I am sorry you are going through such a difficult time with your pregnancy. I wish I could provide you with optimistic news but, unfortunately, the maximum legal protection for people who qualify for both FMLA (or CFRA in California) and pregnancy disability leave is 7 months, combined.
Some larger employers have medical leave policies which may extend beyond that but that is purely a voluntarily or negotiated for benefit. If you know of situations where the employer may have allowed male employees to take a year off for a medical reason but not you, you may have a basis for a gender discrimination claim but many facts must be in place for this to be viable.
You can request a reasonable accommodation from your employer to extend your leave until after you have your baby. Whether the employer must accommodate you in this manner, depends on many factors. But it certainly would not hurt to request it. If the employer flat out refuses to even consider an extension, consult with an employment law attorney for a legal analysis of your rights and options.
They say you get what you pay for, and this response is free, so take it for what it is worth. This is my opinion based on very limited information. My opinion should not be taken as legal advice. For true advice, we would require a confidential consultation where I would ask you questions and get your complete story. This is a public forum, so remember, nothing here is confidential. Nor am I your attorney. I do not know who you are and you have not hired me to provide any legal service. To do so would require us to meet and sign written retainer agreement. My responses are intended for general information only.
Congratulations on your growing family!
I agree with Mr. Kirschbaum's sound advice. I write to add that if the reason you need bedrest is related to another medical condition that meets the definition of disability under the Fair Employment and Housing Act or the ADA, you may have an additional option. The documentation from your physician would have to be written in a particular way to protect your rights so if this seems viable, make sure to consult with an experienced plaintiffs employment attorney before getting the additional medical documentation.
Please look at my Avvo guide on pregnancy discrimination: http://www.avvo.com/pages/show?category_id=6&permalink=pregnancy-leave-federal-and-california-rights
Please look at my Avvo guide on the ADA: http://www.avvo.com/pages/show?category_id=6&permalink=disability-discrimination-in-employment.
Please look at my Avvo guide to the differences between the ADA and California's more generous FEHA: http://www.avvo.com/legal-guides/ugc/employment-disability-protection-under-californias-fair-employment-and-housing-act-and-federal-ada?published=true.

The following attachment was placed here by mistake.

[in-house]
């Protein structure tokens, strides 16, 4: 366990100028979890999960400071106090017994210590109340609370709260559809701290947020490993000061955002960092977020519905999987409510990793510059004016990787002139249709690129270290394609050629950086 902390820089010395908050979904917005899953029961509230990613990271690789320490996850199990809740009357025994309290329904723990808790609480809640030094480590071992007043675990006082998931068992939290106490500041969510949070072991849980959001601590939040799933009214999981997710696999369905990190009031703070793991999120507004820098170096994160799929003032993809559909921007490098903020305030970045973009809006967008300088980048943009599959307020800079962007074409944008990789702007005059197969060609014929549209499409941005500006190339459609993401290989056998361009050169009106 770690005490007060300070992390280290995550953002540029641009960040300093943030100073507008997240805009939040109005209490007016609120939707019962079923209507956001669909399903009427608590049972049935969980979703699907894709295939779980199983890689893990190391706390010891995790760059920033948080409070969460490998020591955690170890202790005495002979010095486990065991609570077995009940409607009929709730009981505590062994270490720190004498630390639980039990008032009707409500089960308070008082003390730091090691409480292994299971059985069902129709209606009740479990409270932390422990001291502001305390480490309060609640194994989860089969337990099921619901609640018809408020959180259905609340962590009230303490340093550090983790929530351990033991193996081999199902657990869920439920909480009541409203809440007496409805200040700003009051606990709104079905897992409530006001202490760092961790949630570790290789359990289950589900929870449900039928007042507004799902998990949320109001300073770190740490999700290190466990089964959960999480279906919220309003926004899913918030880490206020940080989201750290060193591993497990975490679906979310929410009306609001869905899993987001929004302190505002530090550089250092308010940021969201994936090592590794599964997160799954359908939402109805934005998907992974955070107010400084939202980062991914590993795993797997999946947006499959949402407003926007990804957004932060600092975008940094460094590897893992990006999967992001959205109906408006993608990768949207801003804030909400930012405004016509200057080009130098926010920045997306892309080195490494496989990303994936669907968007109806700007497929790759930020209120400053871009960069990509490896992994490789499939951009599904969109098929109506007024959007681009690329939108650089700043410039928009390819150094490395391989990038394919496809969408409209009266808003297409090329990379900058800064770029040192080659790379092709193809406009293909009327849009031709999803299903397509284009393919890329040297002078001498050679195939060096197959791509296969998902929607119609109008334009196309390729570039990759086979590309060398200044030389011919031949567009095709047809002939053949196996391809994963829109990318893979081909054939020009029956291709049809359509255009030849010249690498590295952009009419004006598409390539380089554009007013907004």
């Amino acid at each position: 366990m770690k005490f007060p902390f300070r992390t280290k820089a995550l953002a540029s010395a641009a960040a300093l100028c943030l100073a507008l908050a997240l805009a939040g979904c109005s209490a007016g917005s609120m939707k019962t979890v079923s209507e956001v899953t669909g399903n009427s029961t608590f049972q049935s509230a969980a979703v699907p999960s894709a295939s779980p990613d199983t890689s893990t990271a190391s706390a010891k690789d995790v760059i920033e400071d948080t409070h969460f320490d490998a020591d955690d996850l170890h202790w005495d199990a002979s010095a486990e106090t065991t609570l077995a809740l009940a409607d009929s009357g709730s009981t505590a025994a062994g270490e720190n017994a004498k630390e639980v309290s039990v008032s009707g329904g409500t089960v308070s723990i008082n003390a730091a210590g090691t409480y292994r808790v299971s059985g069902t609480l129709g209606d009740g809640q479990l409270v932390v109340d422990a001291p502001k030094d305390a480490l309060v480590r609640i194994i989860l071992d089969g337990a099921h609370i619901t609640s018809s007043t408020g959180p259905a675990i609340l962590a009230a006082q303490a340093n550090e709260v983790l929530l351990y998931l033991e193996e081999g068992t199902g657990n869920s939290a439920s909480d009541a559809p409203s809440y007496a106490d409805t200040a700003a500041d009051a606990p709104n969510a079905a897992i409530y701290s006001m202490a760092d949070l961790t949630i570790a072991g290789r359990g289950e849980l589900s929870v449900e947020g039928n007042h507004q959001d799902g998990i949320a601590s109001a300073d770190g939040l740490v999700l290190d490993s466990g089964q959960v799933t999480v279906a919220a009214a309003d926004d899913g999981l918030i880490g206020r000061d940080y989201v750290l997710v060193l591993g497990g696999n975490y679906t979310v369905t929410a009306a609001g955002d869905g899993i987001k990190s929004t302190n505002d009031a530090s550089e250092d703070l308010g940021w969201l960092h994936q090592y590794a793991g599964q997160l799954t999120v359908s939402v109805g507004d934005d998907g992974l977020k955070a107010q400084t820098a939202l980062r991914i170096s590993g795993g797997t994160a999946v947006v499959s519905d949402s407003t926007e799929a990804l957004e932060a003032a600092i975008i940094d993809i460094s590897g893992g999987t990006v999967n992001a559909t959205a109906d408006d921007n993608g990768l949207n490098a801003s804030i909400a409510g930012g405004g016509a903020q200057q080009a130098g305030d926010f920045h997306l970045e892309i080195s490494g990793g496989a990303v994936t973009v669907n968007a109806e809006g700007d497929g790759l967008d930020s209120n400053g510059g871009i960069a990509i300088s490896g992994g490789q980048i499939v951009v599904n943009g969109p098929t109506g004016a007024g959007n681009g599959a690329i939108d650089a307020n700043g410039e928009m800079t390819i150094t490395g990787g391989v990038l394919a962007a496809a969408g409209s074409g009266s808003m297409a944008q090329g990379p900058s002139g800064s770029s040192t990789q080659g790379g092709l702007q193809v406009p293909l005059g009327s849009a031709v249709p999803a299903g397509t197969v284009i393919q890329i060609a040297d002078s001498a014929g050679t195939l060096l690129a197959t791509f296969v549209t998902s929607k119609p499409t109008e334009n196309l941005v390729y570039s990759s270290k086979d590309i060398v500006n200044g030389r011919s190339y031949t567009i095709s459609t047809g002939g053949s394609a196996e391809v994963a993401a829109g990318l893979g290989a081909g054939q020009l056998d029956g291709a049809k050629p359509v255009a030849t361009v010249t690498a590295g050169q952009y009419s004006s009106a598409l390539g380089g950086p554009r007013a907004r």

To find a plaintiffs employment attorney in California, please go to the web site of the California Employment Lawyers Association (CELA). CELA is the largest and most influential bar association in the state for attorneys who represent working people. The web site is www.cela.org. Click on "Find a CELA Member" and you can search by location and practice area. Many CELA attorneys represent clients throughout the state.
I hope you can resolve your situation and wish you the best.
twitter.com/MikaSpencer *** All legal actions have time limits, called statutes of limitation. If you miss the deadline for filing your claim, you will lose the opportunity to pursue your case. Please consult with an experienced employment attorney as soon as possible to better preserve your rights. *** Marilynn Mika Spencer provides information on Avvo as a service to the public, primarily when general information may be of assistance. Avvo is not an appropriate forum for an in-depth response or a detailed analysis. These comments are for information only and should not be considered legal advice. Legal advice must pertain to specific, detailed facts. No attorney-client relationship is created based on this information exchange. *** Marilynn Mika Spencer is licensed to practice law before all state and federal courts in California, and can appear before administrative agencies throughout the country. She is eligible to represent clients in other states on a pro hac vice basis. ***
I agree with both Mr. Kirschbaum and Ms. Spencer. I write only to add that the law requires an employer to provide a reasonable accommodation for pregnancies. This is similar to what Ms. Spencer was describing for disabilities, but since you are pregnant, you qualify if your employer is subject to this particular law whether or not you have a disability.
As Mr. Kirschbaum pointed out, what is "reasonable" will vary based on a number of factors, including the size of the employer, the type of work you do, and many others. Consult with an attorney to determine whether and when to request a reasonable accommodation for your pregnancy.
Good luck with the baby!
Craig T. Byrnes
Disclaimer: Please be aware that I am not offering legal advice, nor forming an attorney-client relationship with you. I am not representing you, nor doing anything to protect your legal rights. If you believe that you have suffered a legal wrong, take action before any statute or limitations expires, or your right to do so may be lost forever. Good luck in your legal matter.